Monday, November 24, 2014

Book: Henry Kissinger's "World Order"

It was time for me to get serious so my next book was Henry Kissinger's "World Order".  Kissinger discusses the concept of world order throughout history, exploring how different cultures have different takes on it, and how it has changed through the years (centuries ...millennia actually).  I ended up learning a lot about history - a good thing - but I was a bit disappointed at the author's attempt at predicting how world order will change in the future.

Kissinger points out three different models of world order: The Western (first European then an Americanized version) westphalian model, the Chinese-centric model, and the Islamic model.   He describes the Western and the Islamic is some detail but glosses over the Chinese (strange since it was Kissinger that open up China to America in the 70s).  The book follows the historic narrative showing how the Western model has changed overtime including the major change that occurred when America started putting in its two cents worth.  The Chinese and the Islamic models really haven't changed much over the centuries.  The Chinese is very leader-centric i.e. the Emperor controls the order of all under the heavens and that's that.  The Islamic model flows from Mohammed and the Koran and thus has remained constant since the creation of the Koran.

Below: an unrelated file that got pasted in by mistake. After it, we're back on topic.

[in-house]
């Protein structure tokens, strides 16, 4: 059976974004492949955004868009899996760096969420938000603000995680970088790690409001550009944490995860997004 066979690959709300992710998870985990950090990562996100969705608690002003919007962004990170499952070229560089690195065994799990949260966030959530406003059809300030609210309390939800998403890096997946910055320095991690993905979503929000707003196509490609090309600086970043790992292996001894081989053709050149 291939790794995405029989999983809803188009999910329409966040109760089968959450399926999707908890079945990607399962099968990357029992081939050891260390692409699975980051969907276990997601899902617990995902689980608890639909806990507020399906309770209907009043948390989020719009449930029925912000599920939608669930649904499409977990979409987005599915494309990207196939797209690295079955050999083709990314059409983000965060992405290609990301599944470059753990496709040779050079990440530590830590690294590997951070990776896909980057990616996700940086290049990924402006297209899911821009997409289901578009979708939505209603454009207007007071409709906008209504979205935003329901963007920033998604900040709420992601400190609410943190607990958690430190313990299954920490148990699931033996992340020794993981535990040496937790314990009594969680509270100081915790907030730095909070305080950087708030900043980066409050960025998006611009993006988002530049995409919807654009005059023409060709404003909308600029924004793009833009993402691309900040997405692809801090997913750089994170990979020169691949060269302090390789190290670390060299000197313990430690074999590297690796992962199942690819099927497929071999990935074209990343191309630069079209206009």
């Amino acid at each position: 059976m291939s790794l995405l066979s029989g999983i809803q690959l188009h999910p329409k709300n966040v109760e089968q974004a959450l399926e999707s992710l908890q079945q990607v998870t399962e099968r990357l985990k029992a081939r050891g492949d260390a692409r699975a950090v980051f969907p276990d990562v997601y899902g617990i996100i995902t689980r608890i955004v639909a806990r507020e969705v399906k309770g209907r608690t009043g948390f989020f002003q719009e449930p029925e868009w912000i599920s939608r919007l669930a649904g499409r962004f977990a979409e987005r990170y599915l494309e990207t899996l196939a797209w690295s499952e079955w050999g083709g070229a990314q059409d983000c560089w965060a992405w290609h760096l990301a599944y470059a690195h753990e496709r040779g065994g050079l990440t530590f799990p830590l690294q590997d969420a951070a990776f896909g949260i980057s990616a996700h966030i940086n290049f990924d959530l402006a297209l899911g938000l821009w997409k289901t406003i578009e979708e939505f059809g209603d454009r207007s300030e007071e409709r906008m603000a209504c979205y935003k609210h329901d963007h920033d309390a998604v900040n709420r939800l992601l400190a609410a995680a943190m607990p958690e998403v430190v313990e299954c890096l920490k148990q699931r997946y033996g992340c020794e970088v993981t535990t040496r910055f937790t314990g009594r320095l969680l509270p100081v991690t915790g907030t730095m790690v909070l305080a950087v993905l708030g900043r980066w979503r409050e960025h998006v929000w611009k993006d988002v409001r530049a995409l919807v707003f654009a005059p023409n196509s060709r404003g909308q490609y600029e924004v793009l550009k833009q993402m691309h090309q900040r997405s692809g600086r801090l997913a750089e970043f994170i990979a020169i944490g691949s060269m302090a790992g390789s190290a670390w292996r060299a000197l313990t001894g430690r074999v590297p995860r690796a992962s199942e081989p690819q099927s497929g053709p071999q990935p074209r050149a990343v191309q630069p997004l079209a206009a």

In the latter chapters Kissinger looks at technology - computers, the internet, and atomic weapons - and explores how these things may change the world order in the future.  Here he gets vague.  He mentions the irreconcilable differences between Western and Islamic models but does not speculate as to how, if ever, the differences will be handled.  In a way the last few chapters just showed that we don't know what to do and the future is a mystery ... even to those in the know.

I liked the writing style of the book.  It flowed well and didn't feel muddled or stuffy like many history books can.  The book, which came out in September of this year, is surprisingly up to date.  Current events like ISIS and Ukraine are mentioned and overall feels contemporary.  I'm sure history will make sure that doesn't last too long.

One little aside.  If I have heard an author's voice, I sometimes catch myself reading their books in their voice.  For this book, reading the book in Kissinger's low, slow, heavily accented speaking voice slowed me down enough that I had to finally break that weird habit I've had for so many years.

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